VANCOUVER—June 3 marks the 75th anniversary of the 1935 ‘On to Ottawa’ Trek, in which thousands of young unemployed workers were inspired to climb atop box cars and personally deliver their demand for “work and wages” to the federal government.
Although the trek was violently crushed by the infamous police riot in Regina on Dominion Day 1935, the courageous protest led to a prime minister’s defeat and better conditions for working people. Legend has it that one of the trekkers was Jack Phillips, later an executive member of the municipal local that would become CUPE 1004.
“The On to Ottawa Trek was a defining event of the Great Depression and it still stands as a symbol of the quest for social justice,” says Joey Hartman of the On to Ottawa Historical Society. “Their protest was an important step towards things like unemployment insurance and welfare. The Trekkers helped to build the social safety net that is such an important part of the social fabric of Canada today.”
The On to Ottawa Historical Society will mark the 75th anniversary and unveil a plaque to commemorate the Trekkers at Crab Park in Vancouver on Sunday (June 6) from 1-3 p.m. The ceremony will include a send-off for the 2010 Homelessness Trekkers, who are travelling by train to Ottawa to take their call for a national housing strategy to federal political leaders.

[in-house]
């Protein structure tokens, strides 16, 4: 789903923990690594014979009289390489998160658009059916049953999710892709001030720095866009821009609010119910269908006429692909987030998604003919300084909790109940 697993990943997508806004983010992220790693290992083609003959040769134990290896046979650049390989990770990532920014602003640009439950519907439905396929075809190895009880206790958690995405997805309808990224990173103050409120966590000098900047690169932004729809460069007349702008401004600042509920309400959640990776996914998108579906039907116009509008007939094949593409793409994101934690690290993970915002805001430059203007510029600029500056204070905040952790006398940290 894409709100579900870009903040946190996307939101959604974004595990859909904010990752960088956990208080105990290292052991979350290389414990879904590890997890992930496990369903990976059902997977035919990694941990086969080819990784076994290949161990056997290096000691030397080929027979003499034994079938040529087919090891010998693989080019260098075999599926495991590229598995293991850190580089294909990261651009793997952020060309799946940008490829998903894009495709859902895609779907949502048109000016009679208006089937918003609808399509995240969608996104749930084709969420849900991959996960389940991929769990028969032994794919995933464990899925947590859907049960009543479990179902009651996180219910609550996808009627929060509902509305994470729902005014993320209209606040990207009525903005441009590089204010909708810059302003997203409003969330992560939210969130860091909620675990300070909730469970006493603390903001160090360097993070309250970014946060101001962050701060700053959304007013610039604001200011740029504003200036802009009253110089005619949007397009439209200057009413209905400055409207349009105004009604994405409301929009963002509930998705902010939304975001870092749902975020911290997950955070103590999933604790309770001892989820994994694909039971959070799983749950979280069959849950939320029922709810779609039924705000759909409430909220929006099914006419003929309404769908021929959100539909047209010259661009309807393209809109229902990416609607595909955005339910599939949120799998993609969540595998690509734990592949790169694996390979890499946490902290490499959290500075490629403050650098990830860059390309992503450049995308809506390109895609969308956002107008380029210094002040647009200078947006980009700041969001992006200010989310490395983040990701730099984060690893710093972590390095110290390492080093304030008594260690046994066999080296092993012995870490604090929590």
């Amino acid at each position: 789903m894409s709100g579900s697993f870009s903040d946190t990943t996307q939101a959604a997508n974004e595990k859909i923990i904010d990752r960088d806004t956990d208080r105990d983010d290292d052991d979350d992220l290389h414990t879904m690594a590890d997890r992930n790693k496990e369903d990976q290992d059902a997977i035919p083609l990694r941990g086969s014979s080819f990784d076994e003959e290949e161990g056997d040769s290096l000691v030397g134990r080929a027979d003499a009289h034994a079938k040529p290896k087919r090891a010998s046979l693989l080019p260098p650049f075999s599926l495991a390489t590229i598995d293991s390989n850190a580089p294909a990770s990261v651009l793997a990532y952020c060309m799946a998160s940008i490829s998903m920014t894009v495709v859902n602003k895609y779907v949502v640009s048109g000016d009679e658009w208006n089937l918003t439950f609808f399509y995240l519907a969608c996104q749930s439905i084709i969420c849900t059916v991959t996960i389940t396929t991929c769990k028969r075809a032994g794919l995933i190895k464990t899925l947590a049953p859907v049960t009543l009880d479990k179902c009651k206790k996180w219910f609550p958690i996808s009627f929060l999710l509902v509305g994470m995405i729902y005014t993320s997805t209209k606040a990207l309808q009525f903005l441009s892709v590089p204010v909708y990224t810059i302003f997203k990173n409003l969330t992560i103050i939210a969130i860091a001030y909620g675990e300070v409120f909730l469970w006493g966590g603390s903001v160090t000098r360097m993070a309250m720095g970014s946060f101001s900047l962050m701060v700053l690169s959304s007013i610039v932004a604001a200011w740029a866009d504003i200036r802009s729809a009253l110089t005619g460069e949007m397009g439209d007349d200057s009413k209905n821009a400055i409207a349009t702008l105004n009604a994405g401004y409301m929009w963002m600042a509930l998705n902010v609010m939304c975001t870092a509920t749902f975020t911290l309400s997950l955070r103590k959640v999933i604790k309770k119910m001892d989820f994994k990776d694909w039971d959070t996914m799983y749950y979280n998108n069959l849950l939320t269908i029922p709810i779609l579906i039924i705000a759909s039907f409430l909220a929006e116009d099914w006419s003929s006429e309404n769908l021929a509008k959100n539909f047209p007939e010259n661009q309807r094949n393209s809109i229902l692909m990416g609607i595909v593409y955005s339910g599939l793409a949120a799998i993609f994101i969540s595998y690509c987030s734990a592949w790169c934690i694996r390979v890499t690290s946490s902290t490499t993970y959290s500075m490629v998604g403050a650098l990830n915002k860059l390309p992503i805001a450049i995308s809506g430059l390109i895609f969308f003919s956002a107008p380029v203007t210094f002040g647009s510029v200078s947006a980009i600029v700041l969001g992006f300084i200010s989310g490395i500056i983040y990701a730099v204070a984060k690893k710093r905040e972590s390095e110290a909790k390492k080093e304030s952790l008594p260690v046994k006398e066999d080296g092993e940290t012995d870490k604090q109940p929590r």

“The On to Ottawa plaque will serve as a permanent reminder of the courage of the Trekkers back in 1935. We need to remember their determination when we fight against social injustice that we still see around us today,” says David Yorke of the On to Ottawa Historical Society.
The 2010 trekkers expect a resounding send-off from those attending the anniversary celebrations in Crab Park.